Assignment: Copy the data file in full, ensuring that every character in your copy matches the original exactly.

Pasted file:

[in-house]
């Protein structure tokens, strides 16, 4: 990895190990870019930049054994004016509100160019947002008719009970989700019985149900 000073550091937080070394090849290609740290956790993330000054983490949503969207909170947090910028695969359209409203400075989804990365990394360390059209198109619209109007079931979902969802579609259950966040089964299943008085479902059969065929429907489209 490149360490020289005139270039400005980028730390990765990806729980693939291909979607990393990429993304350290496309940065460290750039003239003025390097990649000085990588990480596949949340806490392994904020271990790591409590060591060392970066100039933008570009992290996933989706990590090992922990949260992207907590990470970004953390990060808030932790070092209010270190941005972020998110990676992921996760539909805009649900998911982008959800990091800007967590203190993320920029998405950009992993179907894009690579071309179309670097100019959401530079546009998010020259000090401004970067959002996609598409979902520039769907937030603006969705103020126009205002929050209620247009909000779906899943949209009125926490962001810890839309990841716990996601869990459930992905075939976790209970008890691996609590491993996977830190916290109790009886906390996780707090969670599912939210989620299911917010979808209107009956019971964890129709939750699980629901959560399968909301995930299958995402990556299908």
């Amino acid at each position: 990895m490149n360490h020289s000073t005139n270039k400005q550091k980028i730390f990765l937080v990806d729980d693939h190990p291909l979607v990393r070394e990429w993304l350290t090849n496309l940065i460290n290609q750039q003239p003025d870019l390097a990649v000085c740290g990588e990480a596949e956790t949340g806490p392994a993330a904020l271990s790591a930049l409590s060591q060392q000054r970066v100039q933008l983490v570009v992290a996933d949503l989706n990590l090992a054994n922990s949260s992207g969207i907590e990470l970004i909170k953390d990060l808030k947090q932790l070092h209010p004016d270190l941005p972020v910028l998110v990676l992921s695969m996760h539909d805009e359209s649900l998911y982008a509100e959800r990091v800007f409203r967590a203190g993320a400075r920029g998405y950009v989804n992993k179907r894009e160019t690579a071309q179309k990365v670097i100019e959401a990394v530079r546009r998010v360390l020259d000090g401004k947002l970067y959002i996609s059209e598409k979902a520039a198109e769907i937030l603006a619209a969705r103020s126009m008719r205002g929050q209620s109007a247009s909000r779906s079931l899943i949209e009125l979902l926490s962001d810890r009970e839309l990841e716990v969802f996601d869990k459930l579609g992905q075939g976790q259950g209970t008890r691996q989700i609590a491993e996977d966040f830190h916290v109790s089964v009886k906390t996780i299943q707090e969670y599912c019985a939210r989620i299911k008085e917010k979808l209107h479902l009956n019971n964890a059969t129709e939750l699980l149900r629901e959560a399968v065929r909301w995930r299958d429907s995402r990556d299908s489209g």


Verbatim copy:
[in-house]
């Protein structure tokens, strides 16, 4: 990895190990870019930049054994004016509100160019947002008719009970989700019985149900 000073550091937080070394090849290609740290956790993330000054983490949503969207909170947090910028695969359209409203400075989804990365990394360390059209198109619209109007079931979902969802579609259950966040089964299943008085479902059969065929429907489209 490149360490020289005139270039400005980028730390990765990806729980693939291909979607990393990429993304350290496309940065460290750039003239003025390097990649000085990588990480596949949340806490392994904020271990790591409590060591060392970066100039933008570009992290996933989706990590090992922990949260992207907590990470970004953390990060808030932790070092209010270190941005972020998110990676992921996760539909805009649900998911982008959800990091800007967590203190993320920029998405950009992993179907894009690579071309179309670097100019959401530079546009998010020259000090401004970067959002996609598409979902520039769907937030603006969705103020126009205002929050209620247009909000779906899943949209009125926490962001810890839309990841716990996601869990459930992905075939976790209970008890691996609590491993996977830190916290109790009886906390996780707090969670599912939210989620299911917010979808209107009956019971964890129709939750699980629901959560399968909301995930299958995402990556299908």
């Amino acid at each position: 990895m490149n360490h020289s000073t005139n270039k400005q550091k980028i730390f990765l937080v990806d729980d693939h190990p291909l979607v990393r070394e990429w993304l350290t090849n496309l940065i460290n290609q750039q003239p003025d870019l390097a990649v000085c740290g990588e990480a596949e956790t949340g806490p392994a993330a904020l271990s790591a930049l409590s060591q060392q000054r970066v100039q933008l983490v570009v992290a996933d949503l989706n990590l090992a054994n922990s949260s992207g969207i907590e990470l970004i909170k953390d990060l808030k947090q932790l070092h209010p004016d270190l941005p972020v910028l998110v990676l992921s695969m996760h539909d805009e359209s649900l998911y982008a509100e959800r990091v800007f409203r967590a203190g993320a400075r920029g998405y950009v989804n992993k179907r894009e160019t690579a071309q179309k990365v670097i100019e959401a990394v530079r546009r998010v360390l020259d000090g401004k947002l970067y959002i996609s059209e598409k979902a520039a198109e769907i937030l603006a619209a969705r103020s126009m008719r205002g929050q209620s109007a247009s909000r779906s079931l899943i949209e009125l979902l926490s962001d810890r009970e839309l990841e716990v969802f996601d869990k459930l579609g992905q075939g976790q259950g209970t008890r691996q989700i609590a491993e996977d966040f830190h916290v109790s089964v009886k906390t996780i299943q707090e969670y599912c019985a939210r989620i299911k008085e917010k979808l209107h479902l009956n019971n964890a059969t129709e939750l699980l149900r629901e959560a399968v065929r909301w995930r299958d429907s995402r990556d299908s489209g």